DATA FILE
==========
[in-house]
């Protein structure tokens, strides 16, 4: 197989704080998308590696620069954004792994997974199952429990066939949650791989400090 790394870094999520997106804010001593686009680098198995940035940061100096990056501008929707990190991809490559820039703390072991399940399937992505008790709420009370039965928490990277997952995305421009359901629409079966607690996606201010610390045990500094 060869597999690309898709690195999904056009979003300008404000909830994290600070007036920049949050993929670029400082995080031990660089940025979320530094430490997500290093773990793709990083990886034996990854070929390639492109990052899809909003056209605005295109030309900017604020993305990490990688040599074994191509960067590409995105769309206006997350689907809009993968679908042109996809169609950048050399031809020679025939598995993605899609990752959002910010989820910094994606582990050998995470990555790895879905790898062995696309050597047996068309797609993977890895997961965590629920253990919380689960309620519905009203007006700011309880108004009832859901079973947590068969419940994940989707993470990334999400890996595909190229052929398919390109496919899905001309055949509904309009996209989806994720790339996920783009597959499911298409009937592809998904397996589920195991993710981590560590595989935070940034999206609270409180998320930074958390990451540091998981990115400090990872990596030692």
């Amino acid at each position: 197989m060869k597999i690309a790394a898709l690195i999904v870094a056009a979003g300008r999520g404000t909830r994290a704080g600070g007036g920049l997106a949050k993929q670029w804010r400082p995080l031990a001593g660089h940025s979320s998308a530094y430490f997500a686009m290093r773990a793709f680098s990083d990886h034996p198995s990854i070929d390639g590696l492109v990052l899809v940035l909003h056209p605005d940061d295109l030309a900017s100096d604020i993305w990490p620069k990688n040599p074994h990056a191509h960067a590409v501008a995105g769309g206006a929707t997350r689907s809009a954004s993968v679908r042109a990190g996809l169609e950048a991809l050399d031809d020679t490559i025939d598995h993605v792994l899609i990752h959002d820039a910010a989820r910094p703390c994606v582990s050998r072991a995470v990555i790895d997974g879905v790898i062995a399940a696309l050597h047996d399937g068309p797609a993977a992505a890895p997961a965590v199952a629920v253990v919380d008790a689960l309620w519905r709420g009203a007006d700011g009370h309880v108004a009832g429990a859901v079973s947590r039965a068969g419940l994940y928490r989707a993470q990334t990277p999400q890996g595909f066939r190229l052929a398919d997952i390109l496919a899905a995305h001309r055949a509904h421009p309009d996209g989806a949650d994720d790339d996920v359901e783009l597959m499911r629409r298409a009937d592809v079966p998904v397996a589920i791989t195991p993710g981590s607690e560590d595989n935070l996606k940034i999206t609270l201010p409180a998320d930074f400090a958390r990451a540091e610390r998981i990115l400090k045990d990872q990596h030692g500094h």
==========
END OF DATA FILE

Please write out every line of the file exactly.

[in-house]
């Protein structure tokens, strides 16, 4: 197989704080998308590696620069954004792994997974199952429990066939949650791989400090 790394870094999520997106804010001593686009680098198995940035940061100096990056501008929707990190991809490559820039703390072991399940399937992505008790709420009370039965928490990277997952995305421009359901629409079966607690996606201010610390045990500094 060869597999690309898709690195999904056009979003300008404000909830994290600070007036920049949050993929670029400082995080031990660089940025979320530094430490997500290093773990793709990083990886034996990854070929390639492109990052899809909003056209605005295109030309900017604020993305990490990688040599074994191509960067590409995105769309206006997350689907809009993968679908042109996809169609950048050399031809020679025939598995993605899609990752959002910010989820910094994606582990050998995470990555790895879905790898062995696309050597047996068309797609993977890895997961965590629920253990919380689960309620519905009203007006700011309880108004009832859901079973947590068969419940994940989707993470990334999400890996595909190229052929398919390109496919899905001309055949509904309009996209989806994720790339996920783009597959499911298409009937592809998904397996589920195991993710981590560590595989935070940034999206609270409180998320930074958390990451540091998981990115400090990872990596030692």
């Amino acid at each position: 197989m060869k597999i690309a790394a898709l690195i999904v870094a056009a979003g300008r999520g404000t909830r994290a704080g600070g007036g920049l997106a949050k993929q670029w804010r400082p995080l031990a001593g660089h940025s979320s998308a530094y430490f997500a686009m290093r773990a793709f680098s990083d990886h034996p198995s990854i070929d390639g590696l492109v990052l899809v940035l909003h056209p605005d940061d295109l030309a900017s100096d604020i993305w990490p620069k990688n040599p074994h990056a191509h960067a590409v501008a995105g769309g206006a929707t997350r689907s809009a954004s993968v679908r042109a990190g996809l169609e950048a991809l050399d031809d020679t490559i025939d598995h993605v792994l899609i990752h959002d820039a910010a989820r910094p703390c994606v582990s050998r072991a995470v990555i790895d997974g879905v790898i062995a399940a696309l050597h047996d399937g068309p797609a993977a992505a890895p997961a965590v199952a629920v253990v919380d008790a689960l309620w519905r709420g009203a007006d700011g009370h309880v108004a009832g429990a859901v079973s947590r039965a068969g419940l994940y928490r989707a993470q990334t990277p999400q890996g595909f066939r190229l052929a398919d997952i390109l496919a899905a995305h001309r055949a509904h421009p309009d996209g989806a949650d994720d790339d996920v359901e783009l597959m499911r629409r298409a009937d592809v079966p998904v397996a589920i791989t195991p993710g981590s607690e560590d595989n935070l996606k940034i999206t609270l201010p409180a998320d930074f400090a958390r990451a540091e610390r998981i990115l400090k045990d990872q990596h030692g500094h």